It is essential to determine what attributes of a lender and loan are most important, and then do your research on behalf of the borrower.

If you detect hesitancy from a lender when asking questions, you should dig deeper. Any reputable lender should be forthcoming and very willing to provide this information.

In some instances a lender may be nothing more than a correspondent for a variety of third-party capital sources, such as banks, insurance companies and pension funds. There is no committed capital behind these lenders. There is merely a fee arrangement that is earned on a deal-by-deal basis.

A correspondent using outside capital has almost no control of the actual process and eventual outcome. Although balance-sheet lenders or lenders with committed capital typically have that control, it is still important to understand the contractual relationship between the lender and its capital sources. Alternative lenders do not operate like banks, and there is no norm when it comes to their platforms and processes. Understanding these lender nuances is imperative before pursuing a financing deal.

Multiple interests

Many of the alternative lenders and their capital partners use various financial engineering techniques to boost returns. As opposed to a typical bank loan, which normally stays on the balance sheet of the bank through maturity, an alternative lender may securitize or sell all or portions of each loan. This process not only enhances returns, but expands the capacity of the lenders to make more loans. Additionally, it spreads risk among the loan participants and investors.

Although this may sound harmless to you as a borrower, it can make it more difficult to get a decision on anything related to your loan and also messy if you default on that loan. Once the loan risk is spread among various parties, including secondary-market investors, the decisionmaking is taken out of the hands of your lender and put in the hands of the governing documents. There is typically no latitude afforded to the originating lender.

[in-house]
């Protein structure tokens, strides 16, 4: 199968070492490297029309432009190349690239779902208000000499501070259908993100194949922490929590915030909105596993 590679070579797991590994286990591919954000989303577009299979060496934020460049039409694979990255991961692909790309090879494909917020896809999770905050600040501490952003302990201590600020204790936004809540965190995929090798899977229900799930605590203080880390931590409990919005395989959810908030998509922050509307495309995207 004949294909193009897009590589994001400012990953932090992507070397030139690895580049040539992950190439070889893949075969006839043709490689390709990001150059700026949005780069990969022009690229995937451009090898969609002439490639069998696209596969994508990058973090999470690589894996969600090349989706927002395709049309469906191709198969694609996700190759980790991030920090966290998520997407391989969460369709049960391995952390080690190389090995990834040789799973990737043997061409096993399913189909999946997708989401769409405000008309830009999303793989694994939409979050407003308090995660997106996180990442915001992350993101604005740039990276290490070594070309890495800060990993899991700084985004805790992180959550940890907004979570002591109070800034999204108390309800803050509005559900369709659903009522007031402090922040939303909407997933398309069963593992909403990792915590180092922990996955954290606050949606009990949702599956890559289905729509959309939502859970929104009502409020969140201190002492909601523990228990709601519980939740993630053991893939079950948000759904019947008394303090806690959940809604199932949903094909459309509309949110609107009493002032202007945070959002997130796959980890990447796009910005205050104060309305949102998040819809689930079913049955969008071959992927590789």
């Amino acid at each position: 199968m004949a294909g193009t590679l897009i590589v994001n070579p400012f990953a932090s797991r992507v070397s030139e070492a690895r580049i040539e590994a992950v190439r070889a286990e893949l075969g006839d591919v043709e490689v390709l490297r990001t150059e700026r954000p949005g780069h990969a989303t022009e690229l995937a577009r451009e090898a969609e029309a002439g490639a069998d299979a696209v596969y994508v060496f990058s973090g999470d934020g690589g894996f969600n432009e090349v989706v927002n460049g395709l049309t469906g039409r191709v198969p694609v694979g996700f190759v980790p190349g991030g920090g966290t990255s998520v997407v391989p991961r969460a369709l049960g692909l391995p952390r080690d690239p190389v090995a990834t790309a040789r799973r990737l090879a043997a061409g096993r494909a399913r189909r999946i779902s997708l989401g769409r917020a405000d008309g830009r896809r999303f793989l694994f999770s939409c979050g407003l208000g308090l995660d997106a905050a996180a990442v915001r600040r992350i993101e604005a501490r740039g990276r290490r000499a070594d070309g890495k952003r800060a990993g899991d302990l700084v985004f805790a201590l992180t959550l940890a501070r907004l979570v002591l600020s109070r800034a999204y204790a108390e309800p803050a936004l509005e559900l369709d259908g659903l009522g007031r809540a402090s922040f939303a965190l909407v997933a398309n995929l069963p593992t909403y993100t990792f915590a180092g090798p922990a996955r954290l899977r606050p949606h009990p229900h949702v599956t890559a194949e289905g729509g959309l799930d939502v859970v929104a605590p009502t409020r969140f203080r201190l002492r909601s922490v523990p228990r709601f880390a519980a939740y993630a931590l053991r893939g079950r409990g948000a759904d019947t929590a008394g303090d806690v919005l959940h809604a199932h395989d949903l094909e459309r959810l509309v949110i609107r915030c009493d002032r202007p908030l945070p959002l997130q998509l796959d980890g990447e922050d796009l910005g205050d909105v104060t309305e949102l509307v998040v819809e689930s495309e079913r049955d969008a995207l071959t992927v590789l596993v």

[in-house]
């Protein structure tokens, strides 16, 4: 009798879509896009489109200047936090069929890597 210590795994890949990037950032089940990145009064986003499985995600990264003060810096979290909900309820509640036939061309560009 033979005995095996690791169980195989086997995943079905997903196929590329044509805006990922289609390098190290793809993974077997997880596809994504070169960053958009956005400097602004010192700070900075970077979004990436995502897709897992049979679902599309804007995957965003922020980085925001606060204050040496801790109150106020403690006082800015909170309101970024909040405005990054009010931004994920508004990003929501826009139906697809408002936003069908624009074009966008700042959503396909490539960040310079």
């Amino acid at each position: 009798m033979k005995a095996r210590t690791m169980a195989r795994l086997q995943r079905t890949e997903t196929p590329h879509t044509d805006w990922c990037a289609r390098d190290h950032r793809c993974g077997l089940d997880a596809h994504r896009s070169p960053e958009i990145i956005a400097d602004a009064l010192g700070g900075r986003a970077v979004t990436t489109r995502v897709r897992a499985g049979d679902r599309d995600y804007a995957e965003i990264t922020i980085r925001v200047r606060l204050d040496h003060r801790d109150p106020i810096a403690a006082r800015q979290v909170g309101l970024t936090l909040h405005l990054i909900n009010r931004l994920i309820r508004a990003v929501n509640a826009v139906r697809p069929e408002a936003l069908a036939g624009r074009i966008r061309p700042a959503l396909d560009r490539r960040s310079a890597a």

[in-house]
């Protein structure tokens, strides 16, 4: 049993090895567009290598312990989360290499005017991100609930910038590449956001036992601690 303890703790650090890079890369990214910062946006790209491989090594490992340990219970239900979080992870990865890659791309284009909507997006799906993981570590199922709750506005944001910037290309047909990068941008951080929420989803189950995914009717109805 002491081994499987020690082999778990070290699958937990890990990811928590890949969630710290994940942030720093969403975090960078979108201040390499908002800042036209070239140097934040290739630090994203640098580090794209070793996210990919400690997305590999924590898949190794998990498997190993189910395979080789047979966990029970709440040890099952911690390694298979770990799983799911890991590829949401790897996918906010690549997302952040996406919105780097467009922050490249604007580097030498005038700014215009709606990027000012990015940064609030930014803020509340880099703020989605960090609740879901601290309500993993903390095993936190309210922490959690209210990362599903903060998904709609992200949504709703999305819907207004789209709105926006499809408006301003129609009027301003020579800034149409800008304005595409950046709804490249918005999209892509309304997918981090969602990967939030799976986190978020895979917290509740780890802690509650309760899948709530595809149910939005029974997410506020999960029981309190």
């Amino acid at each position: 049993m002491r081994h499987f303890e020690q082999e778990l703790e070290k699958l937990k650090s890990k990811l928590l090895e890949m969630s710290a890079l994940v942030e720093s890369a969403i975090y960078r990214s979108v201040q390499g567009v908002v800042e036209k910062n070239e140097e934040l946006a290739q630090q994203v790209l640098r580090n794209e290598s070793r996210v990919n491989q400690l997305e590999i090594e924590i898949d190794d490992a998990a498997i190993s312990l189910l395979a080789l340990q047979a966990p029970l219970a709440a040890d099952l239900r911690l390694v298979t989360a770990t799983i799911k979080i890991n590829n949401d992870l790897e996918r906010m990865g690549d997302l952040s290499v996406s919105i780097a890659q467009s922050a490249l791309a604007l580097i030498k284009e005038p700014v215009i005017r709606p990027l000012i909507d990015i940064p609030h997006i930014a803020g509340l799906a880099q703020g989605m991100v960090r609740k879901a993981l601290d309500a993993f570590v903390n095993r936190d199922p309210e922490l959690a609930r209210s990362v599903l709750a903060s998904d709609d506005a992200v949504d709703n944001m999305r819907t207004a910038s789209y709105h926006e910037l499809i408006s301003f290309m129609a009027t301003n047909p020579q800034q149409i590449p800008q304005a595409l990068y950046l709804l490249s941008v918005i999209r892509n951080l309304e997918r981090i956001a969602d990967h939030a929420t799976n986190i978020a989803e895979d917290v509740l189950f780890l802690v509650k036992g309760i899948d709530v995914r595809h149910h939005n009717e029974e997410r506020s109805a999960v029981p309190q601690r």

In such situations, determining solutions for defaulted loans is rarely straightforward. The various players with a stake in the loan’s fate can impede what the borrower deems as the optimal courses of action to work out the problem. If your client’s mortgage will require significant input from the lender on a regular basis — draw requests, lease approvals, etc. — and the borrower eventually wants more flexibility, then stay away from lenders who don’t control 100 percent of the loan stack.

Ultimately, a broker working for a client that is operating in the middle-market space must face the harsh reality that this is a difficult lending environment to navigate. Gone are the days when you could pick up the phone and call five local banks to find a loan that fits the client’s needs. With a bank, you typically understood the process, players and decisionmaking. Not so with an alternative lender, because no two are the same.

•  •  •

Alternative lenders all have their strengths and weaknesses. It is essential to determine what attributes of a lender and loan are most important, and then do your research on behalf of the borrower. A broker who fails to do the required homework can make things significantly more complicated for the client.

Eventually the tide will turn, and the lending environment will improve. It always does. Until then, educate yourself on the alternatives available and make smart choices. Don’t let the pressure lead you to take shortcuts, like choosing the best rate over the best lender. You and your client may pay for it in the end.